Are We Really Sleep Deprived?

People with insomnia typically worry about not getting enough sleep. It’s easy to understand why. The media are are full of stories warning of the perils of insufficient sleep: obesity, diabetes, dementia, cardiovascular disease.

But a study of sleep in 3 traditional societies published in October suggests that humans may need less sleep than we think we do—which should give insomniacs food for thought.

Insomniacs may not need as much sleep as they thinkPeople with insomnia typically worry about not getting enough sleep. It’s easy to understand why. The media are full of stories warning of the perils of insufficient sleep: obesity, diabetes, dementia, cardiovascular disease.

The Centers for Disease Control and Prevention for several years declared insufficient sleep to be a public health epidemic (last year they revised the language to “public health problem”). And according to an estimate set forth in Sleepless in America, a documentary released on the National Geographic Channel in December 2014, Americans sleep considerably less than we did 150 years ago.

But a study of sleep in 3 traditional societies published in October suggests that humans may need less sleep than we think we do—which should give insomniacs food for thought.

Making Inferences About Sleep in Times Past

How did people sleep millennia ago? Has electric lighting really had as negative an impact on sleep as sleep experts claim it has?

The scientists and anthropologists who conducted this study couldn’t travel back in time to assess the sleep of our ancestors. So they did the next best thing: study the sleep of 3 hunter–gatherer and hunter–horticultural societies in existence today. These traditional peoples, who live without electricity or any modern technology, live in equatorial regions of Tanzania, Namibia, and Bolivia.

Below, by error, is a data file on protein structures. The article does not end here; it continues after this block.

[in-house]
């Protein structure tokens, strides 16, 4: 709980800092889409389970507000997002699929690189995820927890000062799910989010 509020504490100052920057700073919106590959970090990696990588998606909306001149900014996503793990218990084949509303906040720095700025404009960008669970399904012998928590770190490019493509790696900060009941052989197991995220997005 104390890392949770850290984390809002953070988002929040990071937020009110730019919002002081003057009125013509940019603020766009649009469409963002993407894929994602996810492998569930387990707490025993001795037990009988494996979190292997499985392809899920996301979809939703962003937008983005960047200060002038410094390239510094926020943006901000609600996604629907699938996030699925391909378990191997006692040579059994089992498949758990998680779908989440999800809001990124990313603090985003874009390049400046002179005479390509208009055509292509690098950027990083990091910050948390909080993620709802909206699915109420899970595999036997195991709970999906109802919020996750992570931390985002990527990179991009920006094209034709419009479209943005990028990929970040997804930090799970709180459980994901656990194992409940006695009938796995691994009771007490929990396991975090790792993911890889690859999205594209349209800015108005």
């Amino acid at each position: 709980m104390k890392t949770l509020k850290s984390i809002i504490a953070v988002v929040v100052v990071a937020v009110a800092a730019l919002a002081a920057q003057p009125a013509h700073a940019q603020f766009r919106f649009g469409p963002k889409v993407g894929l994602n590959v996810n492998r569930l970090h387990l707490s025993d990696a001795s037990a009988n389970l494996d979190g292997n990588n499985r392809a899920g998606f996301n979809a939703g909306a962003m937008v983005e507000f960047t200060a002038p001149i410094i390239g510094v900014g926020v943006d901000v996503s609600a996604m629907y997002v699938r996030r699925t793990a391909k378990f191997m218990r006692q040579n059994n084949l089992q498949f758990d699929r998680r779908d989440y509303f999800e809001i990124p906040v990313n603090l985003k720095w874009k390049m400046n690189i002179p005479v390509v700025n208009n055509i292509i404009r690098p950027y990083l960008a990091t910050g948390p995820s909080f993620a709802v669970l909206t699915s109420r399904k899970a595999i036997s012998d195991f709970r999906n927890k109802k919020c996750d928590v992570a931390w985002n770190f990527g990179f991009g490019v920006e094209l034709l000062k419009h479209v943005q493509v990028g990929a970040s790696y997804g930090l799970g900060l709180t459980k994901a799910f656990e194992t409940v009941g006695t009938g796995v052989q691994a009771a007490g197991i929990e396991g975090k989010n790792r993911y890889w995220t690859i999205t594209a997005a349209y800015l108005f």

What They Found Out

The investigators used wristwatch-type devices to measure sleep duration and light exposure for 94 adults over a total of 1,165 days. Following are some interesting findings:

  • People in these traditional cultures slept 5.7 to 7.1 hours a night—less than average sleepers in modern industrialized societies like the United States. Yet extensive research has found that although their daily energy expenditure is about equal to that of most Americans, they’re healthier and more physically fit than we are.
  • People did not go to sleep at sunset, as has been assumed about people before the advent of artificial lighting. On average, they went to sleep 3.3 hours after sunset, keeping vigil in the dark except for a small fire and moonlight. So electric lighting is probably not the only reason we like to stay up to watch the late show. Perhaps Thomas Edison did not have as big an impact on sleep as we think.